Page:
Disaster capitalism describes the process of private industries springing up to profit from large-scale crises, according to Naomi Klein, who popularized the term in her influential 2007 book The Shock Doctrine. Is this what we’re seeing now with the coronavirus pandemic?
To explore this question, Ali spends the hour with Vincanne Adams, professor of medical anthropology, who has written extensively about disaster capitalism in post-Katrina New Orleans. They discuss how moments of crisis both reveal and exacerbate pre-existing cracks in our political and economic systems—and the problem with letting free-market logic and for-profit solutions guide recovery.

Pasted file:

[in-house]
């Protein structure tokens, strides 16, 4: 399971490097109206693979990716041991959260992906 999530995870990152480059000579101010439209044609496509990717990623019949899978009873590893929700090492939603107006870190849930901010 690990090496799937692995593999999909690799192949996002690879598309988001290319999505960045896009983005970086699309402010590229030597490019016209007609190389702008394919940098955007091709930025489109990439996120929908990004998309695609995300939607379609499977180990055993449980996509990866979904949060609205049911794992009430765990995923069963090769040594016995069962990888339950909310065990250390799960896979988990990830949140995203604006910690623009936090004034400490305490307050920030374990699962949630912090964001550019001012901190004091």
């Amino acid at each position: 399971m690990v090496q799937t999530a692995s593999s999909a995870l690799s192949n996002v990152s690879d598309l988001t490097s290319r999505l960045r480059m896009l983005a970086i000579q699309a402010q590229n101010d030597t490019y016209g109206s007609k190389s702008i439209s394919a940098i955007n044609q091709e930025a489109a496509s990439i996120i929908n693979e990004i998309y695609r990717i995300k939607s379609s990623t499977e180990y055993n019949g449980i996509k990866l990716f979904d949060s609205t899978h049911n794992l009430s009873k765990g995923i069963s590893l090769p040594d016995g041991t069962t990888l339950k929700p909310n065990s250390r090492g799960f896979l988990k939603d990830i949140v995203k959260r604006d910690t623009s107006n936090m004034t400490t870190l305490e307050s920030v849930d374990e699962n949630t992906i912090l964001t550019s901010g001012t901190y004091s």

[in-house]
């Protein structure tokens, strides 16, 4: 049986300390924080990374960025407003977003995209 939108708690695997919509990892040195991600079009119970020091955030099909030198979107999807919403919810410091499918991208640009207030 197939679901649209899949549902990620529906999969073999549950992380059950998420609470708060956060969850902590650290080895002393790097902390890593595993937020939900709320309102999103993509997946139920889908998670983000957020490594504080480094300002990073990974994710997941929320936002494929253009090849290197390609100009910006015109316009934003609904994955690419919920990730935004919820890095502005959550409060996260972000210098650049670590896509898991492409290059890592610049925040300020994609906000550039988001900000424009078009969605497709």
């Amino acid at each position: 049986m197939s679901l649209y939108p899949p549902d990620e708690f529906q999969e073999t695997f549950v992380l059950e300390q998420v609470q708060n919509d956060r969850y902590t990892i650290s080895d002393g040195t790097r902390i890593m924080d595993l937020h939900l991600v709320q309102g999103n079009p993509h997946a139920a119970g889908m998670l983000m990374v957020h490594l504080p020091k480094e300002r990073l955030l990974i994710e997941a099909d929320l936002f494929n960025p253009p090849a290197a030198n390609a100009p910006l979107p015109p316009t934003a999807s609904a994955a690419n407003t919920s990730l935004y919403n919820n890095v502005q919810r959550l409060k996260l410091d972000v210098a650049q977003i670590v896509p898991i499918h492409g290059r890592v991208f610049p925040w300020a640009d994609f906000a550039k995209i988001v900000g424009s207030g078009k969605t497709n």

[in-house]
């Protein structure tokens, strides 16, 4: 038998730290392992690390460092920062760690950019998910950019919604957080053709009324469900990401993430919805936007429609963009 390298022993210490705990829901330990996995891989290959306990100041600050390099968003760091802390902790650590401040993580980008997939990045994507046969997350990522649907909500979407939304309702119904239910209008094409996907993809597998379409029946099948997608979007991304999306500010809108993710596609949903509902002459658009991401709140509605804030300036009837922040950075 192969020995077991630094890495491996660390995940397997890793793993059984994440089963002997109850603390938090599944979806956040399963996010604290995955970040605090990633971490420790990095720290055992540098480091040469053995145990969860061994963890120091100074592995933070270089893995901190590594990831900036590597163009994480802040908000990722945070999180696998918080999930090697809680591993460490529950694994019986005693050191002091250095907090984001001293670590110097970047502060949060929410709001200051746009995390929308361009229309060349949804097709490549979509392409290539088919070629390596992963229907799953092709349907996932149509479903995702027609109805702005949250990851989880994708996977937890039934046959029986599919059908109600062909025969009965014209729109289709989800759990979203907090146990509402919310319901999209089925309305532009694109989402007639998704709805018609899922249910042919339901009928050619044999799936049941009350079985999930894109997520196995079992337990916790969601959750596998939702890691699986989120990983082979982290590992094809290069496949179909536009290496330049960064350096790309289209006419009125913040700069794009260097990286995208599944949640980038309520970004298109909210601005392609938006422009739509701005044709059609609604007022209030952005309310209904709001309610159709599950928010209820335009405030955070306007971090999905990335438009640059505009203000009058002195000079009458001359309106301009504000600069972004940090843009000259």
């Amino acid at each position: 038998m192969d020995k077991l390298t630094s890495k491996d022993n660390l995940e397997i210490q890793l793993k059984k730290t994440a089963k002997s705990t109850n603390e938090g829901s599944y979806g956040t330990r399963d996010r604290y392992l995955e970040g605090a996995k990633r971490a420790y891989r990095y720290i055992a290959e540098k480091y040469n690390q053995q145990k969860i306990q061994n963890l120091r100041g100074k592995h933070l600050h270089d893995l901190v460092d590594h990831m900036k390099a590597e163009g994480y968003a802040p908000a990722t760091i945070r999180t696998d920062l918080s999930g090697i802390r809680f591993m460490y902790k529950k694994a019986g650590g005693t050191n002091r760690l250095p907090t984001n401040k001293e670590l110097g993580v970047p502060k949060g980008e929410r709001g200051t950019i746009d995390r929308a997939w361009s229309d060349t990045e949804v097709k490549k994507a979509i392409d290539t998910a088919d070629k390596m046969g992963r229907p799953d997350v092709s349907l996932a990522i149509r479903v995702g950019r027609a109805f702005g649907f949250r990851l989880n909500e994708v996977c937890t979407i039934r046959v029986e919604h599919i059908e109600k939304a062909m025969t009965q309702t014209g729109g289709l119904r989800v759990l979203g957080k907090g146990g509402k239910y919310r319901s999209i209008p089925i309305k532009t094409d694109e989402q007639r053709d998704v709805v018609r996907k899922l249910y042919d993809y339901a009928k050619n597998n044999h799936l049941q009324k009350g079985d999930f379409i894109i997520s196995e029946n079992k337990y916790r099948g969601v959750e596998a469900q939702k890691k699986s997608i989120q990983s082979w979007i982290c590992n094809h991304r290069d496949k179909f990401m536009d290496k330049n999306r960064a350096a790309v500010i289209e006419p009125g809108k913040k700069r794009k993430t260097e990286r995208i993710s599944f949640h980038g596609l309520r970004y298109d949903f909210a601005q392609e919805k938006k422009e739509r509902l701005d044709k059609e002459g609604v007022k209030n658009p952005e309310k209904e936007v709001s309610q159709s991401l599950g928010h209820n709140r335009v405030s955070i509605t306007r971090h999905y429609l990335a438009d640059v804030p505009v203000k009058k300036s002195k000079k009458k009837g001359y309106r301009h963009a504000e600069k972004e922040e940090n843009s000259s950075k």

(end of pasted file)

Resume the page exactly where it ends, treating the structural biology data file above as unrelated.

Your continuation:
Vincanne Adams is professor and vice-chair of Medical Anthropology in the Department of Anthropology, History, and Social Medicine at the University of California, San Francisco. She is the author of many books, including Markets of Sorrow, Labors of Faith: New Orleans in the Wake of Katrina (Duke University Press, 2013).